How Does Alimony Work in a Gray Divorce?

older couple concept

A gray divorce is one in which a couple over the age of 50 decides to terminate their marriage. Gray divorces are different from divorces with other age groups, as couples over the age of 50 may have to deal with unique issues. With this, you may be wondering if alimony is included in the settlement agreement. Continue reading to learn how alimony works in a gray divorce and how one of the experienced Hudson County alimony attorneys at Greenberg & Walden, LLC can help you understand this situation.

How is alimony awarded in gray divorce?

More often than not, a New Jersey family judge will order open durational alimony for a gray couple. Say, for instance, that you have been married to your spouse for 20 or more years. And during these decades together, you may become financially dependent on them because you stopped working to carry out domestic duties or otherwise. In this case, a judge will grant you open durational alimony so that you can continue to receive financial support from your spouse for an indeterminate period of time.

It is important to note that though this alimony will last indefinitely, it will not last permanently. This is because New Jersey law no longer allows for permanent alimony to be awarded. Meaning, the alimony payments you receive will be terminated once you become financially independent or once you no longer require them under the eyes of a judge. An example of this is if you have reached full retirement age and you have begun to receive Social Security benefits. Or, you may have been granted an unexpected gift or inheritance, you may have been willing and able to return to the workforce, or otherwise.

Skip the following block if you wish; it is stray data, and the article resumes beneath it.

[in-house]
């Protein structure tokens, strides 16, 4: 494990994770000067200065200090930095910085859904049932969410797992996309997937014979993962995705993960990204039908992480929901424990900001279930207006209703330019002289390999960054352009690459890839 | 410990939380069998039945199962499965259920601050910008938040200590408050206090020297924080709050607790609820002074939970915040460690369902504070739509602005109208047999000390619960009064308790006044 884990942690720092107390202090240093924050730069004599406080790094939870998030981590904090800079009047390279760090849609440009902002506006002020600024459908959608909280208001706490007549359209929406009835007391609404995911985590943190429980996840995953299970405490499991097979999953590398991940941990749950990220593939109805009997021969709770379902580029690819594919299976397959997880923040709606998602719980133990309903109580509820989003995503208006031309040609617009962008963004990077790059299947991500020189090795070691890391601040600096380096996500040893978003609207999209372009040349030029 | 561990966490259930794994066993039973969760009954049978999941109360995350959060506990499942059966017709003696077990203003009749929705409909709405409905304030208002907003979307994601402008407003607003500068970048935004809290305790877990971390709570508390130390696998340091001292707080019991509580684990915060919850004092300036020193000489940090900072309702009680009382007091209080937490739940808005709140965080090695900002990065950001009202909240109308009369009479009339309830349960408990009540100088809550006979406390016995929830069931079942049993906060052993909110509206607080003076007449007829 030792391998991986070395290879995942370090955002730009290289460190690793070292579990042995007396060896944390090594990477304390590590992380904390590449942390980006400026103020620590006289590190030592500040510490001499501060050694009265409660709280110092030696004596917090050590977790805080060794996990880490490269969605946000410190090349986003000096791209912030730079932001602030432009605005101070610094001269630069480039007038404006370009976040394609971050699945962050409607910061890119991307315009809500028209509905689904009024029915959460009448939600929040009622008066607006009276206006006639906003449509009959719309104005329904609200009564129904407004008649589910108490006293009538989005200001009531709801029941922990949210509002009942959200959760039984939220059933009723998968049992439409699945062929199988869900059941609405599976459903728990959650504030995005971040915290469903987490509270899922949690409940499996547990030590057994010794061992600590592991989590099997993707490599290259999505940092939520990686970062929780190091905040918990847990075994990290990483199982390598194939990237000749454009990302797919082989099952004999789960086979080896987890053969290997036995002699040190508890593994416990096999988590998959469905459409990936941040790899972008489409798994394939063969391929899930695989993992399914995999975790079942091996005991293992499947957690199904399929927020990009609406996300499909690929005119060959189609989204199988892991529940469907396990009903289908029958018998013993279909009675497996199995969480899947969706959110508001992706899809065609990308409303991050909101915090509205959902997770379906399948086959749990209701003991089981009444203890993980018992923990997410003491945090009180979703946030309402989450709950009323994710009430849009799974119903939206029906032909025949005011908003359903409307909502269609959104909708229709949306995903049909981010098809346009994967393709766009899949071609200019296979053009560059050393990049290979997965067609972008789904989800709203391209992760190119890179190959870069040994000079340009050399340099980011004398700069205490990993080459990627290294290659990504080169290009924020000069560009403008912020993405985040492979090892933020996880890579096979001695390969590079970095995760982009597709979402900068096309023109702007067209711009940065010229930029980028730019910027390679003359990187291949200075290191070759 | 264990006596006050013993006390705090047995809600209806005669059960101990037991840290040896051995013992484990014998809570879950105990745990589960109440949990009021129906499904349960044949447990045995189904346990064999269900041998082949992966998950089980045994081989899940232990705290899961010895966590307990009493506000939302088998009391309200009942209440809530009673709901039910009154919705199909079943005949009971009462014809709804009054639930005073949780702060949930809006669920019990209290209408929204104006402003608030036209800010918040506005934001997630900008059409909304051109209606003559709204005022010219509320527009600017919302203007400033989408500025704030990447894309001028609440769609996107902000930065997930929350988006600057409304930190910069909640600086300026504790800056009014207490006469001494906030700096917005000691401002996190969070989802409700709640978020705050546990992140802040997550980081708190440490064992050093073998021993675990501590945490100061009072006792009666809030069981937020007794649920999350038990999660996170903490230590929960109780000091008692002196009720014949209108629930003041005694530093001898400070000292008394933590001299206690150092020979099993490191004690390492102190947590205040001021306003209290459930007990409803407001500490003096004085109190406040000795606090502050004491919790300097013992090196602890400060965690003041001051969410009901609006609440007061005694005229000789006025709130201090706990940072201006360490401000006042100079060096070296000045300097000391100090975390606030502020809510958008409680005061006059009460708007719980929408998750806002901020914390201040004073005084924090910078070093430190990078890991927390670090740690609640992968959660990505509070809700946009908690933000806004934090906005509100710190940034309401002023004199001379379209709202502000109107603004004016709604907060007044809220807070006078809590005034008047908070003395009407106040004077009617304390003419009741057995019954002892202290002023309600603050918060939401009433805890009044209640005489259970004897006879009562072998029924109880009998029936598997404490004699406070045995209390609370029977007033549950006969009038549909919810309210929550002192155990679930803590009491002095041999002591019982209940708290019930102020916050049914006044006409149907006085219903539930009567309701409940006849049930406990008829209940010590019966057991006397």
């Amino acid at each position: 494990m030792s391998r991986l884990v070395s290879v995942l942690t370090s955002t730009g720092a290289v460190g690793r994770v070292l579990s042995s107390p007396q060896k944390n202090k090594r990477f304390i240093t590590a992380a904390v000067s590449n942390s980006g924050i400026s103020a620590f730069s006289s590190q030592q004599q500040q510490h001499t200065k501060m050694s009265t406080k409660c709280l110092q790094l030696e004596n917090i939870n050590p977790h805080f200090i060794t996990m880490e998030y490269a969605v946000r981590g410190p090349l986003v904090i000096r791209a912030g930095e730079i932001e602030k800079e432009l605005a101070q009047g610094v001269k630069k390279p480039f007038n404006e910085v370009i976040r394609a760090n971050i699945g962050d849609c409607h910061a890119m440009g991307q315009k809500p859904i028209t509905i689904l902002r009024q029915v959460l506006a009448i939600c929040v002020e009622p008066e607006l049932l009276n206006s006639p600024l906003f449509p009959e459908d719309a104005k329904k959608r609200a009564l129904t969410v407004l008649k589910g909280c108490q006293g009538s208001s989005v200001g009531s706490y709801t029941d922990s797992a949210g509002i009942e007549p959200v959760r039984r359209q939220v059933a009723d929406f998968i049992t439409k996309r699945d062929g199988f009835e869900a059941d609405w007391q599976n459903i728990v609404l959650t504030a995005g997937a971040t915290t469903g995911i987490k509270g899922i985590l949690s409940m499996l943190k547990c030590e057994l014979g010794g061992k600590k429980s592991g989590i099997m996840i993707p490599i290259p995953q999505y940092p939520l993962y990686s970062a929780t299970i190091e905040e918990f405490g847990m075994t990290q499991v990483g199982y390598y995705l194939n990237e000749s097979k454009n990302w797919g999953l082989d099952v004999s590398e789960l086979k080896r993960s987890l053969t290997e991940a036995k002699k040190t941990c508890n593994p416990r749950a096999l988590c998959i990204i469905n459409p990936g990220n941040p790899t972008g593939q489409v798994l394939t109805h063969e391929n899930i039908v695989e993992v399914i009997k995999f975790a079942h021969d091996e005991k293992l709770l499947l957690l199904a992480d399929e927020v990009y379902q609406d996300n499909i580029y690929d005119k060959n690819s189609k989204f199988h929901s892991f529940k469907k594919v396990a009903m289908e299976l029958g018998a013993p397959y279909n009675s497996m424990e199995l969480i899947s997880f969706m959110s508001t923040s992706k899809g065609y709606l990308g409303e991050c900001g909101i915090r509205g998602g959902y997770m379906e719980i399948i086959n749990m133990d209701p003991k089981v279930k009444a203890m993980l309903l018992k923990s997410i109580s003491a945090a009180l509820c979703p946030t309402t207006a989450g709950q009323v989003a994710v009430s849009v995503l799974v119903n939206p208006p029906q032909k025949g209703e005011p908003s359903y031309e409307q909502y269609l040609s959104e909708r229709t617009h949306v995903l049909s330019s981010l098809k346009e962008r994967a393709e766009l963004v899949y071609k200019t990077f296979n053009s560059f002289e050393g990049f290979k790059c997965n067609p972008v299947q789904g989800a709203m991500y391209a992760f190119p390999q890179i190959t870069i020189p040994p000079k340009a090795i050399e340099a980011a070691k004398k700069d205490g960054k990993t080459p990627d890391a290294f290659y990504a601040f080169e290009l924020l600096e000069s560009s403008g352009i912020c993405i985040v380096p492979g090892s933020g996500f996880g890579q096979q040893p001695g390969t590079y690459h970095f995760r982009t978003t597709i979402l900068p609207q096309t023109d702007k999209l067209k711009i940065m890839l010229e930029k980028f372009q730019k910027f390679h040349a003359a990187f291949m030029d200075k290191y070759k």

What other alimony considerations need to be made?

Though it is common for a judge to decide upon open durational alimony for a gray divorce, the dollar amount per payment varies by each couple. That is, a judge will have to look into the following factors to make an appropriate calculation:

  • The inheritances that you and your spouse have received or anticipate to receive.
  • The marital property and separate property of you and your spouse.
  • Whether you share a life insurance policy with your spouse.
  • Whether you will be collecting Social Security benefits from your spouse’s earnings.
  • Whether you will be collecting pension plan and retirement account funds from your spouse’s earnings.
  • Whether you and your spouse have children that are still financially dependent on you.

With all that being said, you need to vouch for an alimony payment plan that will work best in the later stages of your life. So for help in doing so, do not hesitate in reaching out to one of the skilled Hudson County family law attorneys today.

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